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I did not remove the fan, radiator, or the tire... It was hard to replace, but I was glad I didn't have to remove the other parts. My husband and I did the job in about 6 hours. It had to be done in my parent's driveway as it was where it died... And it started raining buckets after we finished installing it. Not fun by any means. We used lifts that you drive onto, way easier than jacking it up imo.
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  #19  
Old 04-07-2016, 06:04 PM
dukedkt442 dukedkt442 is online now
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N52 water pump and t-stat change

If you'd have taken 5 minutes to remove the fan (seriously it is 6 screws and a plug, why would you not), it would have taken 3 less hours to do the water pump job. BMW designed both the fan and the cabin air filter tray to be easily removable, because no job under the hood should be undertaken without removing either.

Def didn't see the need to remove the radiator though. Plenty of room with fan out, at least for me. Removing the wheel would have bought me a zero increase in ease, therefore I didn't remove it.
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  #20  
Old 04-07-2016, 06:10 PM
abscate abscate is offline
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Popping off the fan on the M54 makes the mechanical water pump job a lot easier. One screw, couple of plugs, and it's out.
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  #21  
Old 04-08-2016, 07:40 AM
dukedkt442 dukedkt442 is online now
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Yup. The six screws I mentioned included the 4 required to remove the air intake shroud.
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  #22  
Old 04-29-2016, 12:13 PM
Q4 Q4 is offline
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My 2008 X3 has 79,500 miles on it. I scanned it the about a month ago and got this code:


2E83: Electric Coolant Pump, Power-Reduced Operation.

Reset the code and it came back about a week ago. This morning I replaced both the thermostat and the water pump. I was really worried about the job after reading so many posts about how much of a pain in the ass it was.

Anyway it took me about 2.5 hours to do it start to finish which included draining the old coolant completely and re-filling/bleeding the system with brand new BMW coolant. It wasn't that bad. I think I could do it in about 2 hours or less next time.

I removed the radiator fan which gave me easy access to the two clip style hoses on the thermostat as well as the top water pump bolt. It also made it very easy to remove the water pump and thermostat once they were disconnected. They both slid right out quite easily. About half of the work was done from above and the other half from below. I HIGHLY recommend removing the radiator fan to do this job. It takes about 5 minutes to remove it.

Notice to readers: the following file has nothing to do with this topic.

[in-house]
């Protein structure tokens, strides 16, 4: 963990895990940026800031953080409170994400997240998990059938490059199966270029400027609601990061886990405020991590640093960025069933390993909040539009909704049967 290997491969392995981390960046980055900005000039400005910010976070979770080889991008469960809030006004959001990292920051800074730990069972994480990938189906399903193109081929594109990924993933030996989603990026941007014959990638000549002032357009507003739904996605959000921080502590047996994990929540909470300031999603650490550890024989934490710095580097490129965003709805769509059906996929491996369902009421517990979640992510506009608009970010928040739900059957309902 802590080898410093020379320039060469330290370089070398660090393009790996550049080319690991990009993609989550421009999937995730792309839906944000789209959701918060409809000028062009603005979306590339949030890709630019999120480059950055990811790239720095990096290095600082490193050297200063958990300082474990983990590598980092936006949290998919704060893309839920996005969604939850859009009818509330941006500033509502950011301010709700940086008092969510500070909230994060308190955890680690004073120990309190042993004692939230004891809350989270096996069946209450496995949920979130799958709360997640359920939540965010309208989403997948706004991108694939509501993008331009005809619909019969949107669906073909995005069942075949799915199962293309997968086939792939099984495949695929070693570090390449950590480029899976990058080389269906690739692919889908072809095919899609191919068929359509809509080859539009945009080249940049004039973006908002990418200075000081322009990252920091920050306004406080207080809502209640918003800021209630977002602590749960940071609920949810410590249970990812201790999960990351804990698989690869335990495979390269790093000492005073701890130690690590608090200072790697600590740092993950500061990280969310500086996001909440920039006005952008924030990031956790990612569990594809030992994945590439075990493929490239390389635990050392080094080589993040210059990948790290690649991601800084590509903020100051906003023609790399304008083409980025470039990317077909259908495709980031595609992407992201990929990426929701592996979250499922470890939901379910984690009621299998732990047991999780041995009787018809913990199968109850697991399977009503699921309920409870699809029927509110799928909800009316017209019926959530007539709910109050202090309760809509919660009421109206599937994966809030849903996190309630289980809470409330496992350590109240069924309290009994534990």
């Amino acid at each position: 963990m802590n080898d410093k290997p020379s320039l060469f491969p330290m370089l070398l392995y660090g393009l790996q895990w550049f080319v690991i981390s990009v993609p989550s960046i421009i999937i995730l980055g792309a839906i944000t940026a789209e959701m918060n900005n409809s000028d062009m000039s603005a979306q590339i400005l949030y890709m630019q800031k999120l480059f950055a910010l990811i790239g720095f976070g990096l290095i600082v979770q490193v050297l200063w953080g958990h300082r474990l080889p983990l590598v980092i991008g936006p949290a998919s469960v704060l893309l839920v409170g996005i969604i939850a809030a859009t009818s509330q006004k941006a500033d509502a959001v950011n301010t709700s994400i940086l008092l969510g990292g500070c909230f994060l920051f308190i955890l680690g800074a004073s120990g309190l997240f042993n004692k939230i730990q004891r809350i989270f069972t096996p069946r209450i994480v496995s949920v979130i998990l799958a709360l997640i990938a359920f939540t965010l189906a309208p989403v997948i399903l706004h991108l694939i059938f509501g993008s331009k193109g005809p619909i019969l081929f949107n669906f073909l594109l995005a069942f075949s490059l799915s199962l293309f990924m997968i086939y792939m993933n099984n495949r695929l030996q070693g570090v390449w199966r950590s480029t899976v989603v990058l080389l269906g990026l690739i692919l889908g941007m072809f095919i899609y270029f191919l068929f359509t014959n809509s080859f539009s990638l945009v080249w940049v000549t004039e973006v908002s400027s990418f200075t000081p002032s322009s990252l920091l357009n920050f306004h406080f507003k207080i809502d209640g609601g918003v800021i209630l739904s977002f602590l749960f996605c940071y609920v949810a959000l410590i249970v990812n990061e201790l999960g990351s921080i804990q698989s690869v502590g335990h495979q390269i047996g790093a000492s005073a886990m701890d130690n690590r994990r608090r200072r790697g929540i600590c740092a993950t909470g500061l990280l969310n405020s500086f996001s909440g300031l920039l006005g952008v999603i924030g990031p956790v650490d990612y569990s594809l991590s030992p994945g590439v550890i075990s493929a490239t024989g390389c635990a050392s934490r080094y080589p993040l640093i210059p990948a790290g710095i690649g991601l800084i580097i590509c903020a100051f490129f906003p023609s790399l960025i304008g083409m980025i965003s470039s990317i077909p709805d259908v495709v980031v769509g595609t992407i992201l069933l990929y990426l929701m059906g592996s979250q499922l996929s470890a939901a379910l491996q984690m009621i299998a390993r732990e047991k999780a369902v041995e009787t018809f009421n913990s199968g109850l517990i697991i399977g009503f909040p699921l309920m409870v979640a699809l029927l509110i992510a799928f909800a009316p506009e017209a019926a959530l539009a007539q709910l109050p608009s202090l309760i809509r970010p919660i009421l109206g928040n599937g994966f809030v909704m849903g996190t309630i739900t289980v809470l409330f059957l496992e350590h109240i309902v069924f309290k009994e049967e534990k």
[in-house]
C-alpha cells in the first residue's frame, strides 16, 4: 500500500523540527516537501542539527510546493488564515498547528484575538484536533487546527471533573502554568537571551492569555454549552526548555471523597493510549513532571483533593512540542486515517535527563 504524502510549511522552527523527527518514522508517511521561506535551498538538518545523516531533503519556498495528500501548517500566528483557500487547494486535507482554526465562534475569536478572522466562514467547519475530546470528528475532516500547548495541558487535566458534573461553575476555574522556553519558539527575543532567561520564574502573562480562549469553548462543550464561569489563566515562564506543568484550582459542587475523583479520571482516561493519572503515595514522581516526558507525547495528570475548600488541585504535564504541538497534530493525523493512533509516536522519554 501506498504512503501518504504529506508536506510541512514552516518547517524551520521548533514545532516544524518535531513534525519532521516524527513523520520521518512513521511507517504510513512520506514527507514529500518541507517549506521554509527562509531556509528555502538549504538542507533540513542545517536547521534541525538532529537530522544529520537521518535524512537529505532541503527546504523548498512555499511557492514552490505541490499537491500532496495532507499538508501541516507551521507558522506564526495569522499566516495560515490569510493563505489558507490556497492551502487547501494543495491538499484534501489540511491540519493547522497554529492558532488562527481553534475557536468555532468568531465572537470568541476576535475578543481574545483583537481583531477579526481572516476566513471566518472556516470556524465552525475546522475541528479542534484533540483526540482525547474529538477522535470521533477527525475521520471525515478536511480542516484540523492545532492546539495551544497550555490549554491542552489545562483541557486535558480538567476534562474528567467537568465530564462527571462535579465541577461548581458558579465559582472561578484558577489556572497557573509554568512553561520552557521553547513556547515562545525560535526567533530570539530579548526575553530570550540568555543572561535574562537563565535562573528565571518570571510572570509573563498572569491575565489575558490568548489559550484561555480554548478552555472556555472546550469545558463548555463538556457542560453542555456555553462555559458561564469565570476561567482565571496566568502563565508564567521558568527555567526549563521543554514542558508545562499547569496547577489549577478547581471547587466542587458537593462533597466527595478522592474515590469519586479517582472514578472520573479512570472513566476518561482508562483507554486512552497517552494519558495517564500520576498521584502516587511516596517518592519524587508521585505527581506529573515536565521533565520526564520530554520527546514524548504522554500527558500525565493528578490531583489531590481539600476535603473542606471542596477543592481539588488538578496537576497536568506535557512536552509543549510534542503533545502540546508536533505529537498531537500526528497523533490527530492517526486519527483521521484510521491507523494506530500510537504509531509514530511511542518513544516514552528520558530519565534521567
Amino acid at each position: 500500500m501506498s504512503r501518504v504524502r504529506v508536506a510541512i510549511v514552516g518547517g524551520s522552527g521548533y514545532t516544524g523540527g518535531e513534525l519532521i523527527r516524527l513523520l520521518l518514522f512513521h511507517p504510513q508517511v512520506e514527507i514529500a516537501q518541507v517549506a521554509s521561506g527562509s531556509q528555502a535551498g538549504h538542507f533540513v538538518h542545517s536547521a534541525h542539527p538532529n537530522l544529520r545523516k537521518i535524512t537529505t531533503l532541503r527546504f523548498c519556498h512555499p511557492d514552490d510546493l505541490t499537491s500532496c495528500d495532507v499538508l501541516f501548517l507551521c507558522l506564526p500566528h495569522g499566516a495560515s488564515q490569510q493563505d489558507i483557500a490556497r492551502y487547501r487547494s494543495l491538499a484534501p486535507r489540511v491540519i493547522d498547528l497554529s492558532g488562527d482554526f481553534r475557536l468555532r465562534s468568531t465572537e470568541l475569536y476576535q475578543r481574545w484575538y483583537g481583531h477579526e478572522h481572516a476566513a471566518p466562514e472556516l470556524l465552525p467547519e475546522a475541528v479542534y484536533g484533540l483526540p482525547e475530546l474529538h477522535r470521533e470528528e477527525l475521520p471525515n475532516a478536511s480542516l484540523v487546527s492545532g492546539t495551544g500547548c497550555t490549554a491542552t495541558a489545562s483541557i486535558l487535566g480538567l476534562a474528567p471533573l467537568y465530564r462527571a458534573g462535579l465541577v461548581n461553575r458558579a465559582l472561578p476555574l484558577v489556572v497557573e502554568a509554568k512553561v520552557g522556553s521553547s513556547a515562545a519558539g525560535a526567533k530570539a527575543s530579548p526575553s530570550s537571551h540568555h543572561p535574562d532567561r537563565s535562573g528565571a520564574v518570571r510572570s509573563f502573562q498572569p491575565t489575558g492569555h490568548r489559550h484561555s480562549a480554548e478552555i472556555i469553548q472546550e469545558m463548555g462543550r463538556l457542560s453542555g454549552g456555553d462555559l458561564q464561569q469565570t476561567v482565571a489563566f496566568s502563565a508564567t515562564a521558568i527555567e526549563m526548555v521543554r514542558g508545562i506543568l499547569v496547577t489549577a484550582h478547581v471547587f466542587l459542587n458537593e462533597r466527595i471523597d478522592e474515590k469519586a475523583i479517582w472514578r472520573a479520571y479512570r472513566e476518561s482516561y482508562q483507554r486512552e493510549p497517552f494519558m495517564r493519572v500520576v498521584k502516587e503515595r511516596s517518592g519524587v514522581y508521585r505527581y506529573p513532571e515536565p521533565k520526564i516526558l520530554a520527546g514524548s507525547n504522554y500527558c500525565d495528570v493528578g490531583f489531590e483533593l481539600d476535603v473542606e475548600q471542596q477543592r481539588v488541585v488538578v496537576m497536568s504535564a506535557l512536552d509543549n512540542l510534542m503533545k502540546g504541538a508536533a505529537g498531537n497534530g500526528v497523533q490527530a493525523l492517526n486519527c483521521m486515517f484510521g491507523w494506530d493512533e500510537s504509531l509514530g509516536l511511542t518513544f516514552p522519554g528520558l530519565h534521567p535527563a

For the screw type hose clamps I used an 8 or 7mm swivel socket (the socket itself has the swivel joint) along with a couple of extensions and all of the hose clamps were fairly easy to reach from various directions. I posted a picture of my swivel socket set below. They have proved invaluable for many projects.

The automatic system bleed is awesome!!!!! No screwing around with anything! Just fill up the expansion tank, run the auto bleed sequence and then stand near the expansion tank ready to fill it back up as the coolant level falls.
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Last edited by Q4; 04-29-2016 at 12:27 PM.
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  #23  
Old 04-29-2016, 12:25 PM
Q4 Q4 is offline
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I should also add:

1. I used car ramps. So much easier than jacking the car up.
2. There is no need to remove the wheel to do this. There is ample access to everything without doing so.
3. Drain the coolant before you do anything else. It makes for a much cleaner and easier job.
4. I have a set of deep and standard 12 point sockets (reverse torx). I used the standard depth on the bottom two water pump bolts and the deep socket on top.
5. It's easier to install the rear hoses on the thermostat BEFORE mounting it to the water pump. You can pull it around a bit and get access from up top which is much nicer.
6. It's easy to over fill the expansion tank due to how the level falls and rises during the auto-bleed process. I ended up removing some of it with a syringe to get it back down to proper level when I was done.
7. Assemble all your tools before you start and lay them out next to you!
8. Make sure the bleed screw on top is fully closed before running the auto-bleed sequence......

I did not remove any of the radiator hoses nor did I remove any braces on top of the radiator. Didn't see any foldaway flaps or anything when pulling the radiator fan out. Not sure what is going on in that post up there.

As far as disassembly:

Air intake assembly (but not the airbox. That's not needed). 8 screws which I believe were T30. Snorkel, plastic plate around the hood latch and then the intake bit the sits between that and the snorkel.
Radiator fan. One torx self tapping long screw on the passenger side. One plastic push rivet on the driver's side. The radiator fan needs to be unplugged as well as the AUC sensor plug.
Forward plastic engine pan underneath (about 10 or so 8 or 10mm bolts and two plastic push rivets at the rear edge)

That's all I had to remove to get access.
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Last edited by Q4; 04-29-2016 at 12:36 PM.
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  #24  
Old 04-29-2016, 01:43 PM
Bufalo Bufalo is offline
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From my experience doing this job in Oct 2013 (and my fuzzy memory now) the most complex portion of the job was getting the snake-pit of hoses running down around the pump and thermostat off and on again. When I had to replace the thermostat again 18 months later (I shouldn't have bought the cheapest one), it was much easier, as I'd lubricated all the slip joints and pointed all the hose clamp screw heads to where they were accessible.